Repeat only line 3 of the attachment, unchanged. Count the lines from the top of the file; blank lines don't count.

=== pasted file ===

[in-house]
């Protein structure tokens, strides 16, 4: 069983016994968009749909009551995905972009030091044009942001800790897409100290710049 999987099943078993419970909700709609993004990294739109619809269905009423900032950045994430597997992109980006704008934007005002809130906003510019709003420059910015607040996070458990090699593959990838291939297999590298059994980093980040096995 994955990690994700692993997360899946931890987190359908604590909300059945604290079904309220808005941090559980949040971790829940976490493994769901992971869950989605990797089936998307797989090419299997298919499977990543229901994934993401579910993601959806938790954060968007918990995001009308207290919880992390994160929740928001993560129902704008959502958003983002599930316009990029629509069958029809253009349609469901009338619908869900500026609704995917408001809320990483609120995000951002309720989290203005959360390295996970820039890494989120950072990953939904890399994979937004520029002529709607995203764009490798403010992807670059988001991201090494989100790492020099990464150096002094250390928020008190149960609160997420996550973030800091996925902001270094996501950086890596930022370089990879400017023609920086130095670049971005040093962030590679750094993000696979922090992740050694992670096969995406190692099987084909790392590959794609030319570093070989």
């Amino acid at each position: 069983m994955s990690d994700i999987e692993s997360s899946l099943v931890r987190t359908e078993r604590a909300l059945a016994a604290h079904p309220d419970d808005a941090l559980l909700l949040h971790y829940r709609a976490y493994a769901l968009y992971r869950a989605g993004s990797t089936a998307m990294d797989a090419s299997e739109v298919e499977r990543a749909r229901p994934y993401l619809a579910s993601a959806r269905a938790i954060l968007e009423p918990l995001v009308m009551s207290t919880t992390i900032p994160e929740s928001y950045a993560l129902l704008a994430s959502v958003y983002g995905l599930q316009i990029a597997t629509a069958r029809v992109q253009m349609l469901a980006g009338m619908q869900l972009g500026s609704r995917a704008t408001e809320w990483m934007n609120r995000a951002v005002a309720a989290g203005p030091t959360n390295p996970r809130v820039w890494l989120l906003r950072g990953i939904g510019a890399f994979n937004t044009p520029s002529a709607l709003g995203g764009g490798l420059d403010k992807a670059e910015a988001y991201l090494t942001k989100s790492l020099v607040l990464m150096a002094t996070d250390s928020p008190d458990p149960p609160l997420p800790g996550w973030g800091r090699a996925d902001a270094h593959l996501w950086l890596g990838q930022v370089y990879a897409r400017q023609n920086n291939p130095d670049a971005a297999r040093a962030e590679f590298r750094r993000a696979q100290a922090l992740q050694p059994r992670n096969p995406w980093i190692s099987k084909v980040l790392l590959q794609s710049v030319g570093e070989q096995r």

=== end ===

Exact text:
């Amino acid at each position: 069983m994955s990690d994700i999987e692993s997360s899946l099943v931890r987190t359908e078993r604590a909300l059945a016994a604290h079904p309220d419970d808005a941090l559980l909700l949040h971790y829940r709609a976490y493994a769901l968009y992971r869950a989605g993004s990797t089936a998307m990294d797989a090419s299997e739109v298919e499977r990543a749909r229901p994934y993401l619809a579910s993601a959806r269905a938790i954060l968007e009423p918990l995001v009308m009551s207290t919880t992390i900032p994160e929740s928001y950045a993560l129902l704008a994430s959502v958003y983002g995905l599930q316009i990029a597997t629509a069958r029809v992109q253009m349609l469901a980006g009338m619908q869900l972009g500026s609704r995917a704008t408001e809320w990483m934007n609120r995000a951002v005002a309720a989290g203005p030091t959360n390295p996970r809130v820039w890494l989120l906003r950072g990953i939904g510019a890399f994979n937004t044009p520029s002529a709607l709003g995203g764009g490798l420059d403010k992807a670059e910015a988001y991201l090494t942001k989100s790492l020099v607040l990464m150096a002094t996070d250390s928020p008190d458990p149960p609160l997420p800790g996550w973030g800091r090699a996925d902001a270094h593959l996501w950086l890596g990838q930022v370089y990879a897409r400017q023609n920086n291939p130095d670049a971005a297999r040093a962030e590679f590298r750094r993000a696979q100290a922090l992740q050694p059994r992670n096969p995406w980093i190692s099987k084909v980040l790392l590959q794609s710049v030319g570093e070989q096995r």